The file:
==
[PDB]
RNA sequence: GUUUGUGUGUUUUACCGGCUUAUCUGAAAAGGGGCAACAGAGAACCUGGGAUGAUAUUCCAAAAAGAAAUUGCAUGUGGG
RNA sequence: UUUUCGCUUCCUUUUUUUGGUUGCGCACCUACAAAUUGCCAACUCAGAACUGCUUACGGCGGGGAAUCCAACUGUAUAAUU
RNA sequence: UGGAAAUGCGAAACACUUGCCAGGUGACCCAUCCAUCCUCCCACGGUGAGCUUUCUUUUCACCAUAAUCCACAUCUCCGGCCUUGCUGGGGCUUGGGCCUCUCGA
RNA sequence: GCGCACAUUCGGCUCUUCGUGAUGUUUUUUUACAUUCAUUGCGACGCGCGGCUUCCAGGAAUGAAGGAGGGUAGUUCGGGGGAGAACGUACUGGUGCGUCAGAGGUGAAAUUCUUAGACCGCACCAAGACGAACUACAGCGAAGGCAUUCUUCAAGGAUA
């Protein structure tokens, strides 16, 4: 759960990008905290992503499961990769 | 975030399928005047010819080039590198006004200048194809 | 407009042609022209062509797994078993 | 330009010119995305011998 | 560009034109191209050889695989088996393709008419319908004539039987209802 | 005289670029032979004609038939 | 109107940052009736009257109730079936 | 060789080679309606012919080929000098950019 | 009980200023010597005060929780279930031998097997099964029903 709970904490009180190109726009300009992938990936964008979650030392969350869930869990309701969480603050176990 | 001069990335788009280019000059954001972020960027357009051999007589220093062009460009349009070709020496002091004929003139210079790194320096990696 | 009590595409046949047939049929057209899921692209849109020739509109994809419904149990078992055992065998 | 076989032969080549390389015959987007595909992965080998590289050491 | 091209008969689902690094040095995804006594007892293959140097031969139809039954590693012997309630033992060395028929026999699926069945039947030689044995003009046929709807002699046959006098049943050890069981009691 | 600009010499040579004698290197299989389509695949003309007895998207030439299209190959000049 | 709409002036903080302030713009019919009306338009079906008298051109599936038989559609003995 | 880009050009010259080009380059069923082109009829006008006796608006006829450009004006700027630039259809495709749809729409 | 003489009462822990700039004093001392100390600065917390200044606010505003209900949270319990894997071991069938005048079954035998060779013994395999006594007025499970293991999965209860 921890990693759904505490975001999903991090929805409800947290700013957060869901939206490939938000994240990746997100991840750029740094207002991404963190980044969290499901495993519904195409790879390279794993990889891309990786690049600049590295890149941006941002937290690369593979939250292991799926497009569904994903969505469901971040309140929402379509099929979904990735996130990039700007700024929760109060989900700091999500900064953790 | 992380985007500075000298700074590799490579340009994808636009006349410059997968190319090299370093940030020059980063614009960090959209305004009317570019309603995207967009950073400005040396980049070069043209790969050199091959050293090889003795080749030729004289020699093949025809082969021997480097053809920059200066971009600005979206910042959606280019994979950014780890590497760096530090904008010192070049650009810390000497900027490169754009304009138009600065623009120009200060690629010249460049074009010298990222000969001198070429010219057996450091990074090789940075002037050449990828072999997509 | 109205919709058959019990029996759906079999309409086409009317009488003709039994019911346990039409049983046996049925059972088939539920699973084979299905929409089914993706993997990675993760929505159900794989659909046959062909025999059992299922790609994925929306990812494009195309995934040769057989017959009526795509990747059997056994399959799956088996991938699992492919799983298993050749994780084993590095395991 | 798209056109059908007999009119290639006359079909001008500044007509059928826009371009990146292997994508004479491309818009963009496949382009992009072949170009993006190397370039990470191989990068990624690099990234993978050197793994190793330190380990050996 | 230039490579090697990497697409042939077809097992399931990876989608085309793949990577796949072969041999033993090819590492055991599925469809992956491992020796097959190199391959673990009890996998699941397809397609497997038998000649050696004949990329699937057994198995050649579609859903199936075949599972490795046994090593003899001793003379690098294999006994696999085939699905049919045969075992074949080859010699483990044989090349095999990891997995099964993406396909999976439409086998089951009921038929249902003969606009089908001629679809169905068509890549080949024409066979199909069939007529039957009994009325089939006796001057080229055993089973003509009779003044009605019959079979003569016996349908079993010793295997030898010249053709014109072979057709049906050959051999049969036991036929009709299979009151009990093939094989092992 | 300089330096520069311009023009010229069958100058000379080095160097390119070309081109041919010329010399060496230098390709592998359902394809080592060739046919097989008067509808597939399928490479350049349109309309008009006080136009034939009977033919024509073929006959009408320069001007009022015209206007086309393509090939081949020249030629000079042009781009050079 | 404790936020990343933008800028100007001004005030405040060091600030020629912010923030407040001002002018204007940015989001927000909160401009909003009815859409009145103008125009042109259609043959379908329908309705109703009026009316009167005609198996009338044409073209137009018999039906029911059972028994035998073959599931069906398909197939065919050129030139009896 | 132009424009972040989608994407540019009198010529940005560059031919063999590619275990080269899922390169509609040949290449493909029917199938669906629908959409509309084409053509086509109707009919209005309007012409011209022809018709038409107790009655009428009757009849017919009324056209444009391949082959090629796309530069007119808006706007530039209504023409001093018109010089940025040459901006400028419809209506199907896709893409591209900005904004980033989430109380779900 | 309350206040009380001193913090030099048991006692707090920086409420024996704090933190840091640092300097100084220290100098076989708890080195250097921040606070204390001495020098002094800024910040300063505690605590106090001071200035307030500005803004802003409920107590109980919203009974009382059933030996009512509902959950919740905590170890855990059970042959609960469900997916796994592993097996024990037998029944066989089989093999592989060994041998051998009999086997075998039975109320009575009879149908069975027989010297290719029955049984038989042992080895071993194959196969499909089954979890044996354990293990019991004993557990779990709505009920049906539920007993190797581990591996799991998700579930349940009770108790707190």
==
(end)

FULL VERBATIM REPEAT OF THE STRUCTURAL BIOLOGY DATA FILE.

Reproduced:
[PDB]
RNA sequence: GUUUGUGUGUUUUACCGGCUUAUCUGAAAAGGGGCAACAGAGAACCUGGGAUGAUAUUCCAAAAAGAAAUUGCAUGUGGG
RNA sequence: UUUUCGCUUCCUUUUUUUGGUUGCGCACCUACAAAUUGCCAACUCAGAACUGCUUACGGCGGGGAAUCCAACUGUAUAAUU
RNA sequence: UGGAAAUGCGAAACACUUGCCAGGUGACCCAUCCAUCCUCCCACGGUGAGCUUUCUUUUCACCAUAAUCCACAUCUCCGGCCUUGCUGGGGCUUGGGCCUCUCGA
RNA sequence: GCGCACAUUCGGCUCUUCGUGAUGUUUUUUUACAUUCAUUGCGACGCGCGGCUUCCAGGAAUGAAGGAGGGUAGUUCGGGGGAGAACGUACUGGUGCGUCAGAGGUGAAAUUCUUAGACCGCACCAAGACGAACUACAGCGAAGGCAUUCUUCAAGGAUA
């Protein structure tokens, strides 16, 4: 759960990008905290992503499961990769 | 975030399928005047010819080039590198006004200048194809 | 407009042609022209062509797994078993 | 330009010119995305011998 | 560009034109191209050889695989088996393709008419319908004539039987209802 | 005289670029032979004609038939 | 109107940052009736009257109730079936 | 060789080679309606012919080929000098950019 | 009980200023010597005060929780279930031998097997099964029903 709970904490009180190109726009300009992938990936964008979650030392969350869930869990309701969480603050176990 | 001069990335788009280019000059954001972020960027357009051999007589220093062009460009349009070709020496002091004929003139210079790194320096990696 | 009590595409046949047939049929057209899921692209849109020739509109994809419904149990078992055992065998 | 076989032969080549390389015959987007595909992965080998590289050491 | 091209008969689902690094040095995804006594007892293959140097031969139809039954590693012997309630033992060395028929026999699926069945039947030689044995003009046929709807002699046959006098049943050890069981009691 | 600009010499040579004698290197299989389509695949003309007895998207030439299209190959000049 | 709409002036903080302030713009019919009306338009079906008298051109599936038989559609003995 | 880009050009010259080009380059069923082109009829006008006796608006006829450009004006700027630039259809495709749809729409 | 003489009462822990700039004093001392100390600065917390200044606010505003209900949270319990894997071991069938005048079954035998060779013994395999006594007025499970293991999965209860 921890990693759904505490975001999903991090929805409800947290700013957060869901939206490939938000994240990746997100991840750029740094207002991404963190980044969290499901495993519904195409790879390279794993990889891309990786690049600049590295890149941006941002937290690369593979939250292991799926497009569904994903969505469901971040309140929402379509099929979904990735996130990039700007700024929760109060989900700091999500900064953790 | 992380985007500075000298700074590799490579340009994808636009006349410059997968190319090299370093940030020059980063614009960090959209305004009317570019309603995207967009950073400005040396980049070069043209790969050199091959050293090889003795080749030729004289020699093949025809082969021997480097053809920059200066971009600005979206910042959606280019994979950014780890590497760096530090904008010192070049650009810390000497900027490169754009304009138009600065623009120009200060690629010249460049074009010298990222000969001198070429010219057996450091990074090789940075002037050449990828072999997509 | 109205919709058959019990029996759906079999309409086409009317009488003709039994019911346990039409049983046996049925059972088939539920699973084979299905929409089914993706993997990675993760929505159900794989659909046959062909025999059992299922790609994925929306990812494009195309995934040769057989017959009526795509990747059997056994399959799956088996991938699992492919799983298993050749994780084993590095395991 | 798209056109059908007999009119290639006359079909001008500044007509059928826009371009990146292997994508004479491309818009963009496949382009992009072949170009993006190397370039990470191989990068990624690099990234993978050197793994190793330190380990050996 | 230039490579090697990497697409042939077809097992399931990876989608085309793949990577796949072969041999033993090819590492055991599925469809992956491992020796097959190199391959673990009890996998699941397809397609497997038998000649050696004949990329699937057994198995050649579609859903199936075949599972490795046994090593003899001793003379690098294999006994696999085939699905049919045969075992074949080859010699483990044989090349095999990891997995099964993406396909999976439409086998089951009921038929249902003969606009089908001629679809169905068509890549080949024409066979199909069939007529039957009994009325089939006796001057080229055993089973003509009779003044009605019959079979003569016996349908079993010793295997030898010249053709014109072979057709049906050959051999049969036991036929009709299979009151009990093939094989092992 | 300089330096520069311009023009010229069958100058000379080095160097390119070309081109041919010329010399060496230098390709592998359902394809080592060739046919097989008067509808597939399928490479350049349109309309008009006080136009034939009977033919024509073929006959009408320069001007009022015209206007086309393509090939081949020249030629000079042009781009050079 | 404790936020990343933008800028100007001004005030405040060091600030020629912010923030407040001002002018204007940015989001927000909160401009909003009815859409009145103008125009042109259609043959379908329908309705109703009026009316009167005609198996009338044409073209137009018999039906029911059972028994035998073959599931069906398909197939065919050129030139009896 | 132009424009972040989608994407540019009198010529940005560059031919063999590619275990080269899922390169509609040949290449493909029917199938669906629908959409509309084409053509086509109707009919209005309007012409011209022809018709038409107790009655009428009757009849017919009324056209444009391949082959090629796309530069007119808006706007530039209504023409001093018109010089940025040459901006400028419809209506199907896709893409591209900005904004980033989430109380779900 | 309350206040009380001193913090030099048991006692707090920086409420024996704090933190840091640092300097100084220290100098076989708890080195250097921040606070204390001495020098002094800024910040300063505690605590106090001071200035307030500005803004802003409920107590109980919203009974009382059933030996009512509902959950919740905590170890855990059970042959609960469900997916796994592993097996024990037998029944066989089989093999592989060994041998051998009999086997075998039975109320009575009879149908069975027989010297290719029955049984038989042992080895071993194959196969499909089954979890044996354990293990019991004993557990779990709505009920049906539920007993190797581990591996799991998700579930349940009770108790707190």